People urged to refuse plastic bags

THE panel discussion under way at the AKU on Thursday.—Faysal Mujeeb/White Star

KARACHI: Garbage seemed to be on everyone’s mind at the Sixth Sense Forum panel discussion on ‘Garbage! What is the role of education, universities and social responsibility?’ at the Aga Khan University (AKU) here on Thursday.

Dr Moiz Khan, assistant professor at the Department of General History at the University of Karachi, said that he remembered going for grocery shopping with his mother as a child when just about everyone used to take with them jute or nylon baskets. “There were no plastic shopping bags. Plastic or polythene bags have no value in recycling, which is the biggest problem. And now micro-plastic has even become a part of our food chain. It is inside us,” he pointed out.

“I recently saw four undergraduate students having juice at our university campus. One girl, after finishing her juice, tossed its box on the road even though the dustbin was only a few feet away from her. When I pointed that out to her with the request to throw the box in the bin, she turned up her nose and asked why make her do that when there is garbage all around. And this I got from an undergraduate student,” he said shaking his head.

He also said that he had researched about what was wrong and why the garbage was accumulating all over the city. “You see, there are multiple authorities whose job it is to collect the garbage, but they are overlapping and putting the blame on each other.

“Karachi is a huge city to manage with a huge population concentrated in high-rises and the government is completely oblivious of this. Some may think that the government’s not picking up garbage is actually political victimisation of people who don’t give it votes but then the same thing is happening in places such as Larkana where they do give them votes,” he laughed.

Anusha Fatima, founder of TrashIt said that “We are producing the waste so we also need to look at how we are contributing to clean it up.”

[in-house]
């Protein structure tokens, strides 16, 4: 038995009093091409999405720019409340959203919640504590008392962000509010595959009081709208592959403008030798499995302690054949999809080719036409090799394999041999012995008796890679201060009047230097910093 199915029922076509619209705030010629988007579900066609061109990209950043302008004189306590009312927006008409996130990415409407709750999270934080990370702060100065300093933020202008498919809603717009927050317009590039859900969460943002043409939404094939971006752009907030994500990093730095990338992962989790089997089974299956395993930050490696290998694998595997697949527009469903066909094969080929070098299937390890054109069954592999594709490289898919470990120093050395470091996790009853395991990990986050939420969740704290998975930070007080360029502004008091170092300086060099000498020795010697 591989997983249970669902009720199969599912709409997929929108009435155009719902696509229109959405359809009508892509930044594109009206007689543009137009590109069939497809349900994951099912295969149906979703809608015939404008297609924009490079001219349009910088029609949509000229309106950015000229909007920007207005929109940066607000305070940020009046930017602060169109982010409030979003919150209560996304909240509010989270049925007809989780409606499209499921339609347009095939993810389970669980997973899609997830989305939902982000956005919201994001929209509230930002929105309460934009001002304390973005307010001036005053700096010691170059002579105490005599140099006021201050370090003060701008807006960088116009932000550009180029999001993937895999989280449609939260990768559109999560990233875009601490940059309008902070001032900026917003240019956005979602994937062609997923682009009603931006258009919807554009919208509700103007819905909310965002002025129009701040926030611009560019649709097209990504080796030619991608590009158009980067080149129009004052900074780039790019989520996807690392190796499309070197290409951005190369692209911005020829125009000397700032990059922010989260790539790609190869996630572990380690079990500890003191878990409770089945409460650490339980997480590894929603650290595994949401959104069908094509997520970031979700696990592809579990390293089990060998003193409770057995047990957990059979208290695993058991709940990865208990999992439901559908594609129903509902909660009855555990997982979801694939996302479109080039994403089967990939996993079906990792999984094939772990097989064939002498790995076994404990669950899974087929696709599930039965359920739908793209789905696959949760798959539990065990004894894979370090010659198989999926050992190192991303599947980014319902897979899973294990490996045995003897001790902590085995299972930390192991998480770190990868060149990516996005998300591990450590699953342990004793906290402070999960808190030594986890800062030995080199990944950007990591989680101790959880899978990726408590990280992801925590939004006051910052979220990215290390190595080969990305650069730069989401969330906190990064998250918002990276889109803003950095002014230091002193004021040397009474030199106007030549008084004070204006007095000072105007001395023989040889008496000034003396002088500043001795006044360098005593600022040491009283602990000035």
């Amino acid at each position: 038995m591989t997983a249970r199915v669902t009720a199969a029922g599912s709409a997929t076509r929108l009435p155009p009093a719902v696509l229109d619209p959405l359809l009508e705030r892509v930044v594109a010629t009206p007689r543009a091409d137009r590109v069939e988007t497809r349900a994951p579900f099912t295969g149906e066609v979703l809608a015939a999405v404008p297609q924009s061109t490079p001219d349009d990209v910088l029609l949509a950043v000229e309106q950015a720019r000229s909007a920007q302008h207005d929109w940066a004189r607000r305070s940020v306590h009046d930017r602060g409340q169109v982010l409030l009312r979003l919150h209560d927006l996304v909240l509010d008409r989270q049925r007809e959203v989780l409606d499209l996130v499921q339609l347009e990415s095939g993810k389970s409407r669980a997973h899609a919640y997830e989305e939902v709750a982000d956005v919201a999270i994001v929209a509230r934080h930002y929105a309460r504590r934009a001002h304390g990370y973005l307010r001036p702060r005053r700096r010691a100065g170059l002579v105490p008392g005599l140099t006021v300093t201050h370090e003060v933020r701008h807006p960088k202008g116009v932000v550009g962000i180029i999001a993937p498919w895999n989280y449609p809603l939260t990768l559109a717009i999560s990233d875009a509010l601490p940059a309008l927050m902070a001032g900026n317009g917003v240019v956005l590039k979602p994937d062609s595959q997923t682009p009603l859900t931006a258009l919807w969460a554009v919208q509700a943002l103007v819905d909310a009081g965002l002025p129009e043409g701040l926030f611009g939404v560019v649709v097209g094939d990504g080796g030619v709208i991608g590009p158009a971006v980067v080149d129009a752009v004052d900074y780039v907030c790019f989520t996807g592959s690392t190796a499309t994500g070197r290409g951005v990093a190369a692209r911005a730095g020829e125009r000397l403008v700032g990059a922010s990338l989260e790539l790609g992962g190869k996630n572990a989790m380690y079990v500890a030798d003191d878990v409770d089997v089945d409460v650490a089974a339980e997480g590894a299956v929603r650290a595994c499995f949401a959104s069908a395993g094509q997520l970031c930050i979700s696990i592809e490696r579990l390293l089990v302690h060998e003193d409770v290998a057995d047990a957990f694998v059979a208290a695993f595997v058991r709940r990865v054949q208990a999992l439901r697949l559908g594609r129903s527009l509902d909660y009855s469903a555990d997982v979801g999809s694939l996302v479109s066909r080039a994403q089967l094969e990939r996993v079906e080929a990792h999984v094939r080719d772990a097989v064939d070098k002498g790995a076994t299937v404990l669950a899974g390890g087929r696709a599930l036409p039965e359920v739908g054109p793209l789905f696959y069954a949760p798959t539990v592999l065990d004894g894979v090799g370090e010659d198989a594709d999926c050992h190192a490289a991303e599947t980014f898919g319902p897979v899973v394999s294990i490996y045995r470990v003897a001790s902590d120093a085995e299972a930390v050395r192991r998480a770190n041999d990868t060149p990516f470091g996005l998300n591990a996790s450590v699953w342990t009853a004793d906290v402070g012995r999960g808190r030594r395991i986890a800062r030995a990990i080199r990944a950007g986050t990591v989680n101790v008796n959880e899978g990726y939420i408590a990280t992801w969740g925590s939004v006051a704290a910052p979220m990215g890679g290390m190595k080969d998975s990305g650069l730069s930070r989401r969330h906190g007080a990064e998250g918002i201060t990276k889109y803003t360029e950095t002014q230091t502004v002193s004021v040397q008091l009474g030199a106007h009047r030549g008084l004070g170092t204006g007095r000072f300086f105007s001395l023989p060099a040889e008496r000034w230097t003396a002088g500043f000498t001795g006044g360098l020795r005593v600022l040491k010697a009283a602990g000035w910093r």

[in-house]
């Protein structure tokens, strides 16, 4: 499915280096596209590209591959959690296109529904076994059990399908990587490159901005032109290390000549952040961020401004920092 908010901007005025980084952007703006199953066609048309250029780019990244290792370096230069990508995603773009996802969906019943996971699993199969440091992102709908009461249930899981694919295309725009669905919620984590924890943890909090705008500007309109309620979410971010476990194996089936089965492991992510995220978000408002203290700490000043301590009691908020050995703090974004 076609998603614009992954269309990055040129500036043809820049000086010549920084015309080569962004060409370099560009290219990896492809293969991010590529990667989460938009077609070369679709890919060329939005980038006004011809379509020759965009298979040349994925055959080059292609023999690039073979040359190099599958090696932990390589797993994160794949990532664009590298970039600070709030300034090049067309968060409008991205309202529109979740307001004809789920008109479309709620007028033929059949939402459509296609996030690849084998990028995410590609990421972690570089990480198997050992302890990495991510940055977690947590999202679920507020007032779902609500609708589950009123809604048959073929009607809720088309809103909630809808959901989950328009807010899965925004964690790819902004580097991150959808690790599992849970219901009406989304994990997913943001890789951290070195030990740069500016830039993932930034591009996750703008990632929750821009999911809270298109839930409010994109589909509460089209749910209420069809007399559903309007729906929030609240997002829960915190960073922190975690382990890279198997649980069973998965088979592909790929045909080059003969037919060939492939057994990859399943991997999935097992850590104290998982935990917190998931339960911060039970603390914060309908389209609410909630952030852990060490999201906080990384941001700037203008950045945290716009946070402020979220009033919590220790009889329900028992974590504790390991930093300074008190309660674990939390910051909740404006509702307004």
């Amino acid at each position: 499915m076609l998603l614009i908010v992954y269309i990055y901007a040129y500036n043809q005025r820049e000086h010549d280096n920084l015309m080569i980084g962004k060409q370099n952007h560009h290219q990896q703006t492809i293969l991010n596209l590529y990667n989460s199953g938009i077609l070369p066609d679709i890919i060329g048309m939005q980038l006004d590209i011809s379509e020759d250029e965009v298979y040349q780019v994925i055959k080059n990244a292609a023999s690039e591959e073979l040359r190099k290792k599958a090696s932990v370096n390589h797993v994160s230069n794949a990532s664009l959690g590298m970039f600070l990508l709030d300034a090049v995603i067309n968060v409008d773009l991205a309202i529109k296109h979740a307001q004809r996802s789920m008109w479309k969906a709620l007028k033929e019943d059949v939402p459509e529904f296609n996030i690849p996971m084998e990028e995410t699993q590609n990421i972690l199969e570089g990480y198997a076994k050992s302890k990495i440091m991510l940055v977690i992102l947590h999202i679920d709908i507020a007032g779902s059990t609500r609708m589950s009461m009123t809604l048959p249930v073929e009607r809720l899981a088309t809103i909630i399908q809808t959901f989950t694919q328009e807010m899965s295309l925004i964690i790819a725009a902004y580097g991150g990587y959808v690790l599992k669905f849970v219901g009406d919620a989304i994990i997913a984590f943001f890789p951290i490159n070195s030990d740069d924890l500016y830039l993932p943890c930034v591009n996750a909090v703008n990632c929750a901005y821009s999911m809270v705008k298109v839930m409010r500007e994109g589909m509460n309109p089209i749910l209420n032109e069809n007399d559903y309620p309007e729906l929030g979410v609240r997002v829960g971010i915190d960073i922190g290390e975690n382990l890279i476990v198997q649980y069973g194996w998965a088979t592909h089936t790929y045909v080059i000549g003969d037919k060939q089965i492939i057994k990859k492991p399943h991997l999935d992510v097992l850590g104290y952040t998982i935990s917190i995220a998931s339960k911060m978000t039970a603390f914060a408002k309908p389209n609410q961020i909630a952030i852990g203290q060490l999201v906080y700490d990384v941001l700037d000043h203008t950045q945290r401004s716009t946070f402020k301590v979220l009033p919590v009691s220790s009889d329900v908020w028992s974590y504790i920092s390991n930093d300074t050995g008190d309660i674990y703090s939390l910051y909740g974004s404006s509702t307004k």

She said that there was a need for introducing courses at the university level about cleanliness that could engage students as well as different stakeholders in society.

She added that during another recent programme the mayor of Karachi distributed papers listing Karachi Metropolitan Corpo­ration’s (KMC) responsibilities and according to that list garbage did not come under KMC. “Then whose job is it?”

Yousuf Farooq, director, facilities management at the AKU, said that children should be taught at the kindergarten level about sorting and recycling of discarded things.

Ahmed Shabbar, CEO of GarbageCAN, said that people had become too complacent about the garbage all around them unlike in the past when there was a kabbarri culture and they used to sort whatever they were discarding at the source such as separating paper from tin and glass to sell to the kabbarri. “Now in the times of mobile phone apps who knows when the poor kabbarri passes by with his pushcart,” he said.

“There are laws about littering and the collecting of garbage but there is no implementation of these laws, that’s where protesting and climate marches come in,” he said.

He said that teachers could tell students about not littering though the actual learning happens at home. Meanwhile, he added that the state had failed to deliver and therefore they needed a public-private partnership.

He also said that the big trashcans that one sees at road corners were actually rented out to scavengers who have a go at taking whatever they could recycle from them before being moved to a landfill. “The scavengers pay for what they take from the garbage but their money doesn’t go to the government. It is not clear whose pocket it goes into,” he said.

He also said that people should refuse plastic bags as much as possible. “Sure, you cannot completely remove plastic from your lives, but there needs to be a balance,” he concluded.

The discussion was moderated by Samir Sadrudin.

Published in Dawn, November 8th, 2019

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